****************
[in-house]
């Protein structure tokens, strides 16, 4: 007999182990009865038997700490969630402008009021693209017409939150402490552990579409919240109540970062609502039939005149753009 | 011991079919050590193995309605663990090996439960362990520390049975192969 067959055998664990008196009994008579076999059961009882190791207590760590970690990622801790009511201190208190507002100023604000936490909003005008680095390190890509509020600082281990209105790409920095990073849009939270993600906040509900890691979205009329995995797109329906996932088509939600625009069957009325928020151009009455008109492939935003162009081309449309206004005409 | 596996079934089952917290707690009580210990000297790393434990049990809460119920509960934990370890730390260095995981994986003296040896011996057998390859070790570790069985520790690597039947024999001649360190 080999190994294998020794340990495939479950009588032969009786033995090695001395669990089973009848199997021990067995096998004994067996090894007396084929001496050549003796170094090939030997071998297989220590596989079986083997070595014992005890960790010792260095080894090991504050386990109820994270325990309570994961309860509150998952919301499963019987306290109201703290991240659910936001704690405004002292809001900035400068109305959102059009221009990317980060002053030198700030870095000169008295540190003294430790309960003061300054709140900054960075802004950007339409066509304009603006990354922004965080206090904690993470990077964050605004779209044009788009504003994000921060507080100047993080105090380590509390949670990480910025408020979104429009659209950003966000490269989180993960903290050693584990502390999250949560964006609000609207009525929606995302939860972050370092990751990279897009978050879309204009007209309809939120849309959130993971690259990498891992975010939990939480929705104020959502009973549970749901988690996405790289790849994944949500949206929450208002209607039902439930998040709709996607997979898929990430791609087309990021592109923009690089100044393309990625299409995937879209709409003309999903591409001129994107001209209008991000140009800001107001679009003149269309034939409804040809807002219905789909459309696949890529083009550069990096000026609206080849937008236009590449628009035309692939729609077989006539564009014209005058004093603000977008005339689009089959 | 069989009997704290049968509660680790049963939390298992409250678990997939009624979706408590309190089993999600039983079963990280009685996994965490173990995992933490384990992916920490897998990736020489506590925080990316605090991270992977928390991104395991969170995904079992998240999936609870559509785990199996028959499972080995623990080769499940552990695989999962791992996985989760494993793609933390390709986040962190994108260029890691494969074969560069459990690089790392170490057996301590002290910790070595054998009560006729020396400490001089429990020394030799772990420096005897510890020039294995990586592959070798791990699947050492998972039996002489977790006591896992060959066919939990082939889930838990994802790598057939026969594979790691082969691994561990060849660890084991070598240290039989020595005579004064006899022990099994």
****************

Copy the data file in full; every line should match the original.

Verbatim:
[in-house]
């Protein structure tokens, strides 16, 4: 007999182990009865038997700490969630402008009021693209017409939150402490552990579409919240109540970062609502039939005149753009 | 011991079919050590193995309605663990090996439960362990520390049975192969 067959055998664990008196009994008579076999059961009882190791207590760590970690990622801790009511201190208190507002100023604000936490909003005008680095390190890509509020600082281990209105790409920095990073849009939270993600906040509900890691979205009329995995797109329906996932088509939600625009069957009325928020151009009455008109492939935003162009081309449309206004005409 | 596996079934089952917290707690009580210990000297790393434990049990809460119920509960934990370890730390260095995981994986003296040896011996057998390859070790570790069985520790690597039947024999001649360190 080999190994294998020794340990495939479950009588032969009786033995090695001395669990089973009848199997021990067995096998004994067996090894007396084929001496050549003796170094090939030997071998297989220590596989079986083997070595014992005890960790010792260095080894090991504050386990109820994270325990309570994961309860509150998952919301499963019987306290109201703290991240659910936001704690405004002292809001900035400068109305959102059009221009990317980060002053030198700030870095000169008295540190003294430790309960003061300054709140900054960075802004950007339409066509304009603006990354922004965080206090904690993470990077964050605004779209044009788009504003994000921060507080100047993080105090380590509390949670990480910025408020979104429009659209950003966000490269989180993960903290050693584990502390999250949560964006609000609207009525929606995302939860972050370092990751990279897009978050879309204009007209309809939120849309959130993971690259990498891992975010939990939480929705104020959502009973549970749901988690996405790289790849994944949500949206929450208002209607039902439930998040709709996607997979898929990430791609087309990021592109923009690089100044393309990625299409995937879209709409003309999903591409001129994107001209209008991000140009800001107001679009003149269309034939409804040809807002219905789909459309696949890529083009550069990096000026609206080849937008236009590449628009035309692939729609077989006539564009014209005058004093603000977008005339689009089959 | 069989009997704290049968509660680790049963939390298992409250678990997939009624979706408590309190089993999600039983079963990280009685996994965490173990995992933490384990992916920490897998990736020489506590925080990316605090991270992977928390991104395991969170995904079992998240999936609870559509785990199996028959499972080995623990080769499940552990695989999962791992996985989760494993793609933390390709986040962190994108260029890691494969074969560069459990690089790392170490057996301590002290910790070595054998009560006729020396400490001089429990020394030799772990420096005897510890020039294995990586592959070798791990699947050492998972039996002489977790006591896992060959066919939990082939889930838990994802790598057939026969594979790691082969691994561990060849660890084991070598240290039989020595005579004064006899022990099994």